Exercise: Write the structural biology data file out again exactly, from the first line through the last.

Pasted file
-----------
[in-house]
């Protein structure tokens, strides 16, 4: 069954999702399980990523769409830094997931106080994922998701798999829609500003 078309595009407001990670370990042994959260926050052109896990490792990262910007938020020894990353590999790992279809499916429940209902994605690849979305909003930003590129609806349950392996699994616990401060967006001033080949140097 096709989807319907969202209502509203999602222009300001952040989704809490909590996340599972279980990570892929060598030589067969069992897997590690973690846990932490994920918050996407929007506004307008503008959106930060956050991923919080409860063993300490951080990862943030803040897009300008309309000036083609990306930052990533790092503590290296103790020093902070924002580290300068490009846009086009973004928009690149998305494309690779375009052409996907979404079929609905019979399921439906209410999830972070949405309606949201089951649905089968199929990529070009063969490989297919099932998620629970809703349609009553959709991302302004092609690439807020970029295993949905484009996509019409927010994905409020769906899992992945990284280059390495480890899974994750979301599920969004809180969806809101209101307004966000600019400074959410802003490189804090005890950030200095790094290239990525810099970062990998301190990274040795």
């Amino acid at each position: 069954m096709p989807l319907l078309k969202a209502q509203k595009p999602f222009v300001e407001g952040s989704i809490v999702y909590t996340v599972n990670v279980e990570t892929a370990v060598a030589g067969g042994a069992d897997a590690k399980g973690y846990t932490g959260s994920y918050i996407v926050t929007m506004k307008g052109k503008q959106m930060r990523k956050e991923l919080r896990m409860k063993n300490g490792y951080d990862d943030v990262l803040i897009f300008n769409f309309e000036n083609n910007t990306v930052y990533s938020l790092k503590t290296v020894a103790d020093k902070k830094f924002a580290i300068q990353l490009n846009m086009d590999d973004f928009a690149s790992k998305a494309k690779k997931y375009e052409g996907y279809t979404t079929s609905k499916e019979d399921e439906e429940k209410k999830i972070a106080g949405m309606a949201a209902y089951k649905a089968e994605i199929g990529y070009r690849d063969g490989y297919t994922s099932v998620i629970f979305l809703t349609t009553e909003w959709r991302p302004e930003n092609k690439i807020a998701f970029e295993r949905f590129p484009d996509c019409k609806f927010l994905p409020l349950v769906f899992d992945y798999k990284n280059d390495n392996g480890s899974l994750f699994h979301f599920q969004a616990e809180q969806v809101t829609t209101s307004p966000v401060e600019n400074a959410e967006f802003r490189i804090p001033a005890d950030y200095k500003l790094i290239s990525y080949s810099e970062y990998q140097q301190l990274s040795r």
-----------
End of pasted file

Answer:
[in-house]
């Protein structure tokens, strides 16, 4: 069954999702399980990523769409830094997931106080994922998701798999829609500003 078309595009407001990670370990042994959260926050052109896990490792990262910007938020020894990353590999790992279809499916429940209902994605690849979305909003930003590129609806349950392996699994616990401060967006001033080949140097 096709989807319907969202209502509203999602222009300001952040989704809490909590996340599972279980990570892929060598030589067969069992897997590690973690846990932490994920918050996407929007506004307008503008959106930060956050991923919080409860063993300490951080990862943030803040897009300008309309000036083609990306930052990533790092503590290296103790020093902070924002580290300068490009846009086009973004928009690149998305494309690779375009052409996907979404079929609905019979399921439906209410999830972070949405309606949201089951649905089968199929990529070009063969490989297919099932998620629970809703349609009553959709991302302004092609690439807020970029295993949905484009996509019409927010994905409020769906899992992945990284280059390495480890899974994750979301599920969004809180969806809101209101307004966000600019400074959410802003490189804090005890950030200095790094290239990525810099970062990998301190990274040795």
């Amino acid at each position: 069954m096709p989807l319907l078309k969202a209502q509203k595009p999602f222009v300001e407001g952040s989704i809490v999702y909590t996340v599972n990670v279980e990570t892929a370990v060598a030589g067969g042994a069992d897997a590690k399980g973690y846990t932490g959260s994920y918050i996407v926050t929007m506004k307008g052109k503008q959106m930060r990523k956050e991923l919080r896990m409860k063993n300490g490792y951080d990862d943030v990262l803040i897009f300008n769409f309309e000036n083609n910007t990306v930052y990533s938020l790092k503590t290296v020894a103790d020093k902070k830094f924002a580290i300068q990353l490009n846009m086009d590999d973004f928009a690149s790992k998305a494309k690779k997931y375009e052409g996907y279809t979404t079929s609905k499916e019979d399921e439906e429940k209410k999830i972070a106080g949405m309606a949201a209902y089951k649905a089968e994605i199929g990529y070009r690849d063969g490989y297919t994922s099932v998620i629970f979305l809703t349609t009553e909003w959709r991302p302004e930003n092609k690439i807020a998701f970029e295993r949905f590129p484009d996509c019409k609806f927010l994905p409020l349950v769906f899992d992945y798999k990284n280059d390495n392996g480890s899974l994750f699994h979301f599920q969004a616990e809180q969806v809101t829609t209101s307004p966000v401060e600019n400074a959410e967006f802003r490189i804090p001033a005890d950030y200095k500003l790094i290239s990525y080949s810099e970062y990998q140097q301190l990274s040795r």